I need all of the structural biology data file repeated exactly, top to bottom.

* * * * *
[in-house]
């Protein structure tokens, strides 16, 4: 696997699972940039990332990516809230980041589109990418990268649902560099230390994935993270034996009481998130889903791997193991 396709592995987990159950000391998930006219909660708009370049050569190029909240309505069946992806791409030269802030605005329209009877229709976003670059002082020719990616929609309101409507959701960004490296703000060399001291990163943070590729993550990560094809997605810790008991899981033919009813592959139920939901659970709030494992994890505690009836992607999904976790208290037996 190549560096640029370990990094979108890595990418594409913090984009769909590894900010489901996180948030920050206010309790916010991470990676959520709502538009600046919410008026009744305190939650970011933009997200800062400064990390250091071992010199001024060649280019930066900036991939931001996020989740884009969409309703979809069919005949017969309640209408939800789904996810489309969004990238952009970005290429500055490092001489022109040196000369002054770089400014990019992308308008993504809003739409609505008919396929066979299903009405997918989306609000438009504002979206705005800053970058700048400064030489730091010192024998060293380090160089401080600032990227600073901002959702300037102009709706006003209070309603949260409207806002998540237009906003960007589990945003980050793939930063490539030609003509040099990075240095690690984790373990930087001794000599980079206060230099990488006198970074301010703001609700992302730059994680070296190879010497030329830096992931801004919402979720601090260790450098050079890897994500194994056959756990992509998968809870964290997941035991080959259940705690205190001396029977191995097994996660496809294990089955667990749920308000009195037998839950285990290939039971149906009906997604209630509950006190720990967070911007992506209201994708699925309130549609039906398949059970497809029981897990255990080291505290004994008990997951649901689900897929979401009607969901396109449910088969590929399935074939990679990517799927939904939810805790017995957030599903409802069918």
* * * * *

[in-house]
């Protein structure tokens, strides 16, 4: 696997699972940039990332990516809230980041589109990418990268649902560099230390994935993270034996009481998130889903791997193991 396709592995987990159950000391998930006219909660708009370049050569190029909240309505069946992806791409030269802030605005329209009877229709976003670059002082020719990616929609309101409507959701960004490296703000060399001291990163943070590729993550990560094809997605810790008991899981033919009813592959139920939901659970709030494992994890505690009836992607999904976790208290037996 190549560096640029370990990094979108890595990418594409913090984009769909590894900010489901996180948030920050206010309790916010991470990676959520709502538009600046919410008026009744305190939650970011933009997200800062400064990390250091071992010199001024060649280019930066900036991939931001996020989740884009969409309703979809069919005949017969309640209408939800789904996810489309969004990238952009970005290429500055490092001489022109040196000369002054770089400014990019992308308008993504809003739409609505008919396929066979299903009405997918989306609000438009504002979206705005800053970058700048400064030489730091010192024998060293380090160089401080600032990227600073901002959702300037102009709706006003209070309603949260409207806002998540237009906003960007589990945003980050793939930063490539030609003509040099990075240095690690984790373990930087001794000599980079206060230099990488006198970074301010703001609700992302730059994680070296190879010497030329830096992931801004919402979720601090260790450098050079890897994500194994056959756990992509998968809870964290997941035991080959259940705690205190001396029977191995097994996660496809294990089955667990749920308000009195037998839950285990290939039971149906009906997604209630509950006190720990967070911007992506209201994708699925309130549609039906398949059970497809029981897990255990080291505290004994008990997951649901689900897929979401009607969901396109449910088969590929399935074939990679990517799927939904939810805790017995957030599903409802069918």